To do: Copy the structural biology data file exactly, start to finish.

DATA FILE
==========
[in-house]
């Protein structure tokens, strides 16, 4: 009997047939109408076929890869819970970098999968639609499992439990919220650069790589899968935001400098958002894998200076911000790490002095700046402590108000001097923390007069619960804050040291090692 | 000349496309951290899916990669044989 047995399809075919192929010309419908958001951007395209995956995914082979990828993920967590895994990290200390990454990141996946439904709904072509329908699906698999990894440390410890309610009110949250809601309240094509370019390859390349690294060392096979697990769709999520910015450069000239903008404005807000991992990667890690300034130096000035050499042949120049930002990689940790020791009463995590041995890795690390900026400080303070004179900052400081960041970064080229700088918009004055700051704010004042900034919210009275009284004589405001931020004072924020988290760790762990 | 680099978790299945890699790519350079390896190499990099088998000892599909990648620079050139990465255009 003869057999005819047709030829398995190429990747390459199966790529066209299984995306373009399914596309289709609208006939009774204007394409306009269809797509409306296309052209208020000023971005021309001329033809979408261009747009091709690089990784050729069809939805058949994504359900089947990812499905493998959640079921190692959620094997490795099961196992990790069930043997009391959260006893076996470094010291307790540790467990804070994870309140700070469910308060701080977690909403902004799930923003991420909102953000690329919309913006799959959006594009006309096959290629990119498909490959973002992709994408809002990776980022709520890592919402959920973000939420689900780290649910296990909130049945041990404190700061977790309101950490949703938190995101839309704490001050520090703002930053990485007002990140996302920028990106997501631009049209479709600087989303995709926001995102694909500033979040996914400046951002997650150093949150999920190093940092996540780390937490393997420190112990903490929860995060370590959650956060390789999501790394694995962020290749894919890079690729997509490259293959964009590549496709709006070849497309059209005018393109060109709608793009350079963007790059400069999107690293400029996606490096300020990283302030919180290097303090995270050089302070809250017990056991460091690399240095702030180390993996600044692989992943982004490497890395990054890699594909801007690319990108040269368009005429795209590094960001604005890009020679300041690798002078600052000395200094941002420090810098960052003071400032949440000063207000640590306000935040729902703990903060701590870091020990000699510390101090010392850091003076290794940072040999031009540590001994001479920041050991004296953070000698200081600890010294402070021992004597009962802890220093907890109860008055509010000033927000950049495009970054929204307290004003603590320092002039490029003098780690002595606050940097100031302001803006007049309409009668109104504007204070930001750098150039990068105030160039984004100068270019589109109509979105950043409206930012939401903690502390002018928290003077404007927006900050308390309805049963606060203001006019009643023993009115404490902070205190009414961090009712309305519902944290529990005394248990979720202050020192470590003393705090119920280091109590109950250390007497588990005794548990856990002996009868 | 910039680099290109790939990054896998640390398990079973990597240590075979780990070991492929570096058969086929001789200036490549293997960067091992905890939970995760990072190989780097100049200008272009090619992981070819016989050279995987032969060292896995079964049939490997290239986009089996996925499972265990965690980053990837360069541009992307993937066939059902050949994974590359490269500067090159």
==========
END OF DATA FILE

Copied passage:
[in-house]
């Protein structure tokens, strides 16, 4: 009997047939109408076929890869819970970098999968639609499992439990919220650069790589899968935001400098958002894998200076911000790490002095700046402590108000001097923390007069619960804050040291090692 | 000349496309951290899916990669044989 047995399809075919192929010309419908958001951007395209995956995914082979990828993920967590895994990290200390990454990141996946439904709904072509329908699906698999990894440390410890309610009110949250809601309240094509370019390859390349690294060392096979697990769709999520910015450069000239903008404005807000991992990667890690300034130096000035050499042949120049930002990689940790020791009463995590041995890795690390900026400080303070004179900052400081960041970064080229700088918009004055700051704010004042900034919210009275009284004589405001931020004072924020988290760790762990 | 680099978790299945890699790519350079390896190499990099088998000892599909990648620079050139990465255009 003869057999005819047709030829398995190429990747390459199966790529066209299984995306373009399914596309289709609208006939009774204007394409306009269809797509409306296309052209208020000023971005021309001329033809979408261009747009091709690089990784050729069809939805058949994504359900089947990812499905493998959640079921190692959620094997490795099961196992990790069930043997009391959260006893076996470094010291307790540790467990804070994870309140700070469910308060701080977690909403902004799930923003991420909102953000690329919309913006799959959006594009006309096959290629990119498909490959973002992709994408809002990776980022709520890592919402959920973000939420689900780290649910296990909130049945041990404190700061977790309101950490949703938190995101839309704490001050520090703002930053990485007002990140996302920028990106997501631009049209479709600087989303995709926001995102694909500033979040996914400046951002997650150093949150999920190093940092996540780390937490393997420190112990903490929860995060370590959650956060390789999501790394694995962020290749894919890079690729997509490259293959964009590549496709709006070849497309059209005018393109060109709608793009350079963007790059400069999107690293400029996606490096300020990283302030919180290097303090995270050089302070809250017990056991460091690399240095702030180390993996600044692989992943982004490497890395990054890699594909801007690319990108040269368009005429795209590094960001604005890009020679300041690798002078600052000395200094941002420090810098960052003071400032949440000063207000640590306000935040729902703990903060701590870091020990000699510390101090010392850091003076290794940072040999031009540590001994001479920041050991004296953070000698200081600890010294402070021992004597009962802890220093907890109860008055509010000033927000950049495009970054929204307290004003603590320092002039490029003098780690002595606050940097100031302001803006007049309409009668109104504007204070930001750098150039990068105030160039984004100068270019589109109509979105950043409206930012939401903690502390002018928290003077404007927006900050308390309805049963606060203001006019009643023993009115404490902070205190009414961090009712309305519902944290529990005394248990979720202050020192470590003393705090119920280091109590109950250390007497588990005794548990856990002996009868 | 910039680099290109790939990054896998640390398990079973990597240590075979780990070991492929570096058969086929001789200036490549293997960067091992905890939970995760990072190989780097100049200008272009090619992981070819016989050279995987032969060292896995079964049939490997290239986009089996996925499972265990965690980053990837360069541009992307993937066939059902050949994974590359490269500067090159």